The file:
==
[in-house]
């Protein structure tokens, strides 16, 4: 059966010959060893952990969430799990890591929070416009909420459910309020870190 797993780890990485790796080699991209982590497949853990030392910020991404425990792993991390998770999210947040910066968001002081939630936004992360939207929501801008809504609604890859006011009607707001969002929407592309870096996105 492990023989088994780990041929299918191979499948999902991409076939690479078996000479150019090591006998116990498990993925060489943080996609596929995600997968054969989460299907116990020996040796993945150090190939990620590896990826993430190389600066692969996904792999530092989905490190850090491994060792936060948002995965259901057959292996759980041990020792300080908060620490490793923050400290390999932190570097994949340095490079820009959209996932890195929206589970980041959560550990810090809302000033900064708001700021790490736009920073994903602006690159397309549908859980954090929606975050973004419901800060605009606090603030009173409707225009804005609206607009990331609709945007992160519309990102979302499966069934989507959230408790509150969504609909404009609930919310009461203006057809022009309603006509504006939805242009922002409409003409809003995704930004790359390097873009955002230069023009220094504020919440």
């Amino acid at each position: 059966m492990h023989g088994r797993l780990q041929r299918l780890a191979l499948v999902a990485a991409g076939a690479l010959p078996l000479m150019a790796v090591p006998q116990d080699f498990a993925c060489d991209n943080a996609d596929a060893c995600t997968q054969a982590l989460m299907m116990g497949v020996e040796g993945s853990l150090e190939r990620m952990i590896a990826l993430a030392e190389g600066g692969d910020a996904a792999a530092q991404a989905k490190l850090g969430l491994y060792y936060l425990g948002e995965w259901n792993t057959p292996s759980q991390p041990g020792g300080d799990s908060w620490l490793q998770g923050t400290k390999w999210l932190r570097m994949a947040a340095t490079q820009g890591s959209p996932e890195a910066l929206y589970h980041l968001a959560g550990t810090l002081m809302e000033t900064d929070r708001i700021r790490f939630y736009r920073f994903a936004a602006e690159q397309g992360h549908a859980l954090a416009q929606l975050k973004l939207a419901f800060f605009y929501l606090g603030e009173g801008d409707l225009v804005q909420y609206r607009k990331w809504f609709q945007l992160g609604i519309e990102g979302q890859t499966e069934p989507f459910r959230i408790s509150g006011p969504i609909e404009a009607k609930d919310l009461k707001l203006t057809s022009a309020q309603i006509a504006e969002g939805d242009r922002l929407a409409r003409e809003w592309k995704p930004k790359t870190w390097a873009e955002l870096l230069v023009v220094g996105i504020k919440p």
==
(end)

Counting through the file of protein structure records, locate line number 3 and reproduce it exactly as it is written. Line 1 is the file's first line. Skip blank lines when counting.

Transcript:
């Amino acid at each position: 059966m492990h023989g088994r797993l780990q041929r299918l780890a191979l499948v999902a990485a991409g076939a690479l010959p078996l000479m150019a790796v090591p006998q116990d080699f498990a993925c060489d991209n943080a996609d596929a060893c995600t997968q054969a982590l989460m299907m116990g497949v020996e040796g993945s853990l150090e190939r990620m952990i590896a990826l993430a030392e190389g600066g692969d910020a996904a792999a530092q991404a989905k490190l850090g969430l491994y060792y936060l425990g948002e995965w259901n792993t057959p292996s759980q991390p041990g020792g300080d799990s908060w620490l490793q998770g923050t400290k390999w999210l932190r570097m994949a947040a340095t490079q820009g890591s959209p996932e890195a910066l929206y589970h980041l968001a959560g550990t810090l002081m809302e000033t900064d929070r708001i700021r790490f939630y736009r920073f994903a936004a602006e690159q397309g992360h549908a859980l954090a416009q929606l975050k973004l939207a419901f800060f605009y929501l606090g603030e009173g801008d409707l225009v804005q909420y609206r607009k990331w809504f609709q945007l992160g609604i519309e990102g979302q890859t499966e069934p989507f459910r959230i408790s509150g006011p969504i609909e404009a009607k609930d919310l009461k707001l203006t057809s022009a309020q309603i006509a504006e969002g939805d242009r922002l929407a409409r003409e809003w592309k995704p930004k790359t870190w390097a873009e955002l870096l230069v023009v220094g996105i504020k919440p």